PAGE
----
Analysis: "Jimmy Haslam won't face charges"

10:34 AM, Apr 24, 2013   |    comments
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CLEVELAND -- While federal investigators follow a paper trail of alleged fraud at Pilot Flying J, Browns fans are following a draft.

And everyone is wondering what Jimmy Haslam's role was.

"It puts him in a bad light and I think it puts the NFL in a bad light," said Jim Wyatt, with The Tennessean

Will corrupt business practices ruin the Browns as well? One Clevelander, lawyer Richard Lillie, says no.

"I don't think it should be of concern for Browns fans because I don't believe that Mr. Haslam would have been involved with a scheme to defraud. I really think that this has something to do with some rogue sales people," said Lillie, who is not involved with the case, but is a prominent and respected federal criminal defense attorney.

Lillie was the first to represent former Cuyahoga County Commissioner Jimmy Dimora when he was first arrested in the Cuyahoga County corruption probe. 

Lillie says the documents show sales officials in a potential scheme to cheat trucking companies out of promised rebates. But as of now, there's no public evidence that Haslam is responsible.

Lillie's expert eye sees E3 walking away from this okay. Business fallout? Yes, some of that already being seen in the form of civil lawsuits filed and a tarnished company reputation.

But Haslam facing criminal charges? No.

"Not unless he knew about the actual scheme to defraud," said Lillie. "The fact that he was at some sort of meeting where they may have been talking about this rebate program, seems of no consequence to me at all."

The sales minds behind the scheme were possibly trying to line their pockets and avoid taxes on the extra money, says Lillie.

Those men are likely to face federal mail and wire fraud charges. If convicted, federal sentencing guidelines are based on the dollar amount.

"It could be huge if it's a multimillion-dollar fraud, these sentencing guidelines could be extremely high," he said.


Lillie said, for a rough example, a million-dollar fraud scheme would result in a base sentencing guideline of four to five years in prison.

Base guidelines are impacted by enhancements for the way in which a crime is carried out. Involved planning of the scheme, for example, could result in a longer sentence.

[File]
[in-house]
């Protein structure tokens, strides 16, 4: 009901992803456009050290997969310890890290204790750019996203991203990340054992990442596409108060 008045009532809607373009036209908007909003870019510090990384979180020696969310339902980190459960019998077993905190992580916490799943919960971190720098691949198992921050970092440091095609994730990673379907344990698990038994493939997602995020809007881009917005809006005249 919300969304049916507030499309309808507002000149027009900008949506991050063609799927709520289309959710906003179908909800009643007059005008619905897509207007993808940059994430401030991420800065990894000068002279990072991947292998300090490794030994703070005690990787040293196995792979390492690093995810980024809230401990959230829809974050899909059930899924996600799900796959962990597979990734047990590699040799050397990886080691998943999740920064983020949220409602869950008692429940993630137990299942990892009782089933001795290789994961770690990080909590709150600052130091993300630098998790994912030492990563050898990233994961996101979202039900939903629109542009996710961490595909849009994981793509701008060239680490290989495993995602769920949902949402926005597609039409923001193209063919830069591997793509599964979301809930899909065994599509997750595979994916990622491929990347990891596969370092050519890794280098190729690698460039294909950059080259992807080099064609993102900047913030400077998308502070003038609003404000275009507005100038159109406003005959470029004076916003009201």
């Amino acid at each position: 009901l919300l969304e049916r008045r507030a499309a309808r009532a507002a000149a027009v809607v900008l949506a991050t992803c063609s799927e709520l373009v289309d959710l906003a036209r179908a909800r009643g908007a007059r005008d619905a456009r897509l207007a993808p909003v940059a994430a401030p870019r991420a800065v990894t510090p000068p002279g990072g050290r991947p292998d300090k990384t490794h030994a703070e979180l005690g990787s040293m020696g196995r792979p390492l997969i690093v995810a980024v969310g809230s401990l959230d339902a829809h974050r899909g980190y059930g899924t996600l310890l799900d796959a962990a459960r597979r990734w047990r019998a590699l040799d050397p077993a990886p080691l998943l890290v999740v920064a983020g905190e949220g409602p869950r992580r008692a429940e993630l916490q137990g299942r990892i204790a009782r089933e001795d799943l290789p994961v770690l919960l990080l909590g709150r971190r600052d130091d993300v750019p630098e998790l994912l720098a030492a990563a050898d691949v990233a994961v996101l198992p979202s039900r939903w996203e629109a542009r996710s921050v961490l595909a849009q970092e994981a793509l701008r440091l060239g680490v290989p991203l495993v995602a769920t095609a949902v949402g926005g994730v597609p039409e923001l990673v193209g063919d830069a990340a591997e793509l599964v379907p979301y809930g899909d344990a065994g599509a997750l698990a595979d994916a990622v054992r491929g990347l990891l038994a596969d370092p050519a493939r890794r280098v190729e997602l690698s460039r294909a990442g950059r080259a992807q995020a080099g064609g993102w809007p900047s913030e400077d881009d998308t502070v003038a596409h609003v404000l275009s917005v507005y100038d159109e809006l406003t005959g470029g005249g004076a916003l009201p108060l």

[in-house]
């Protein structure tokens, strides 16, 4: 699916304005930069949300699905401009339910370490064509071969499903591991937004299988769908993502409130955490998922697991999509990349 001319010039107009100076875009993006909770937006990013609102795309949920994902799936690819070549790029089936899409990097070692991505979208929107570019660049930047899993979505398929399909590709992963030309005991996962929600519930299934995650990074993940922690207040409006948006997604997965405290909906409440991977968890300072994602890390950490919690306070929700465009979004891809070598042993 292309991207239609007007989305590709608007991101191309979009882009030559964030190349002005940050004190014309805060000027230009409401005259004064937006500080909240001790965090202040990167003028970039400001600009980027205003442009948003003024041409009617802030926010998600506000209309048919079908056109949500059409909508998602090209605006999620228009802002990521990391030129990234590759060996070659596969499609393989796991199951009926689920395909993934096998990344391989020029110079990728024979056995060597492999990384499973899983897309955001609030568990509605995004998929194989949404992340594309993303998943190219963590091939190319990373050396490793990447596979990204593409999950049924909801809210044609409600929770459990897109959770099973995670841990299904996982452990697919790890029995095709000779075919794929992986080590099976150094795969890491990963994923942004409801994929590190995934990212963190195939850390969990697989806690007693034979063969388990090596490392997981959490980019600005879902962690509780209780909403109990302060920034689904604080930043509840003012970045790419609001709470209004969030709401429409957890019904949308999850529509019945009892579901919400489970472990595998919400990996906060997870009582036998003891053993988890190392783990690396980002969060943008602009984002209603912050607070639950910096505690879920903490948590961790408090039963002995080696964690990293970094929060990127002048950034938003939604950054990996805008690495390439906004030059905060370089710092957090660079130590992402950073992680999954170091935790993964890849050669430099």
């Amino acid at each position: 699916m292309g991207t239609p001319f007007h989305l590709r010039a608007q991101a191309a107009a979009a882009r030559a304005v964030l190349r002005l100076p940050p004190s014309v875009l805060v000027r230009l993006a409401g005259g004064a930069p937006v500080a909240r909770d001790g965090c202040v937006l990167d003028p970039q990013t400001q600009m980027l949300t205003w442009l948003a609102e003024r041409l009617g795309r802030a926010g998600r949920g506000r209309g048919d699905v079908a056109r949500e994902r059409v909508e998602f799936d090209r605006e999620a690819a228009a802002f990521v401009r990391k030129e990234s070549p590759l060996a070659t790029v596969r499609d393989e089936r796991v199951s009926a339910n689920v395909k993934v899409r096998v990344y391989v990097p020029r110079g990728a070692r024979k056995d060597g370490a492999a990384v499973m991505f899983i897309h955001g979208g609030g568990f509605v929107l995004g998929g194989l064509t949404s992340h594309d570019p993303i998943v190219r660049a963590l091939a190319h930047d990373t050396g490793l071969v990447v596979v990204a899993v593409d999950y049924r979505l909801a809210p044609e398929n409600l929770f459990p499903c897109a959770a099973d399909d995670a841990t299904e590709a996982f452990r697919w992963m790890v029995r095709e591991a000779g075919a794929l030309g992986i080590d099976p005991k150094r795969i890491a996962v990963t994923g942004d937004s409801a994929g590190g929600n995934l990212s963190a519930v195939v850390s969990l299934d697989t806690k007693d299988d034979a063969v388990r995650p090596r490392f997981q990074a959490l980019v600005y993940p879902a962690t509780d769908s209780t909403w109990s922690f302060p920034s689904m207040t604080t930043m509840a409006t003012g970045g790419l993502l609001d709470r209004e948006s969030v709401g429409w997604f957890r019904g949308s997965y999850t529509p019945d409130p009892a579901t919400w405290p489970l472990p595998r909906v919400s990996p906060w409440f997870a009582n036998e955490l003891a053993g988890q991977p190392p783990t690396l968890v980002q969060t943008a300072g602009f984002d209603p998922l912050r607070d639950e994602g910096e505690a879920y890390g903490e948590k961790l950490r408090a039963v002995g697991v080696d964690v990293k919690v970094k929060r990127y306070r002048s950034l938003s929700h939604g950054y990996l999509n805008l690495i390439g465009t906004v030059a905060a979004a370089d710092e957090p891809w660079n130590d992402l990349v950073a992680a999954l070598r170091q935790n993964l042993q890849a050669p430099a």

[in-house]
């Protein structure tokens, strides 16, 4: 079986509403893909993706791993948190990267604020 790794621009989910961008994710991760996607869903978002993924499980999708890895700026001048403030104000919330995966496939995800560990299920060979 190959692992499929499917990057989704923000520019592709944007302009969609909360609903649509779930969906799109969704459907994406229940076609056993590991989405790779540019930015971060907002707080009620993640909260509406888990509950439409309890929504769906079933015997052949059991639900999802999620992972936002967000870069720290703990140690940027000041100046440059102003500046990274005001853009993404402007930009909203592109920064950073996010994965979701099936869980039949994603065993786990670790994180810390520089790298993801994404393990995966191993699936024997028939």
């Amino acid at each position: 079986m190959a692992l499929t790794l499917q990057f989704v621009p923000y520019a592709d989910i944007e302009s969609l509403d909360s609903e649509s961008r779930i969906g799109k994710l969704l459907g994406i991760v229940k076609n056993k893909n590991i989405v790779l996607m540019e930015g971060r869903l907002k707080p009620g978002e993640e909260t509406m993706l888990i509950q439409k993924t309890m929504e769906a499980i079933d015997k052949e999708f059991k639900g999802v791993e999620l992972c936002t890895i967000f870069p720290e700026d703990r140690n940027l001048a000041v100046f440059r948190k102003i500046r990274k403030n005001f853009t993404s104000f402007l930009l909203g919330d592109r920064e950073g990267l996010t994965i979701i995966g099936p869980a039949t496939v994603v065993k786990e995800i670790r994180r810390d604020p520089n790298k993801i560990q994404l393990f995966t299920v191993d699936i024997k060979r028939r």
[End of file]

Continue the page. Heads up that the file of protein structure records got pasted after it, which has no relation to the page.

While that may put some Pilot Flying J employees behind bars, Lillie says Haslam won't be one of them.

"I think it's highly unlikely that he had any involvement what so ever," said Lillie. "All of us in Cleveland are concerned, because we have an owner now who is a hands on owner and looks like he's going to be able to put together, at some point, a championship team, so obviously we're all pulling for him."

The Pilot Flying J investigation is reminding football fans of Youngstown native Eddie DeBartolo, Jr., the flamboyant and successful owner of the San Francisco 49ers.

He won five Super Bowls in 22 years, but DeBartolo's criminal record pushed him out of football. He was suspended, later forced to cede control of the team for a felony conviction in a Louisiana corruption scandal.

Haslam has further connected himself to that case by hiring DeBartolo's attorney, Aubrey Harwell, Jr. of Nashville.

The NFL has taken a wait-and-see position, passing approval on Haslam to enter the elite owners circle just months ago.

"The league is in a position now where they've kind of done their work and done their research on Jimmy Haslam, and now they are as interested as anybody to see if somebody else is able to uncover something that they did not find," said Wyatt.

Lillie says it could easily be a year's time before charges are filed.

Typically a search warrant comes toward the end of a federal investigation, after FBI and IRS investigators have created a document narrative, showing the timeline of what went wrong.

There are exceptions though.

The Cuyahoga County corruption scandal is one case where search warrants were executed at the start of the investigation.


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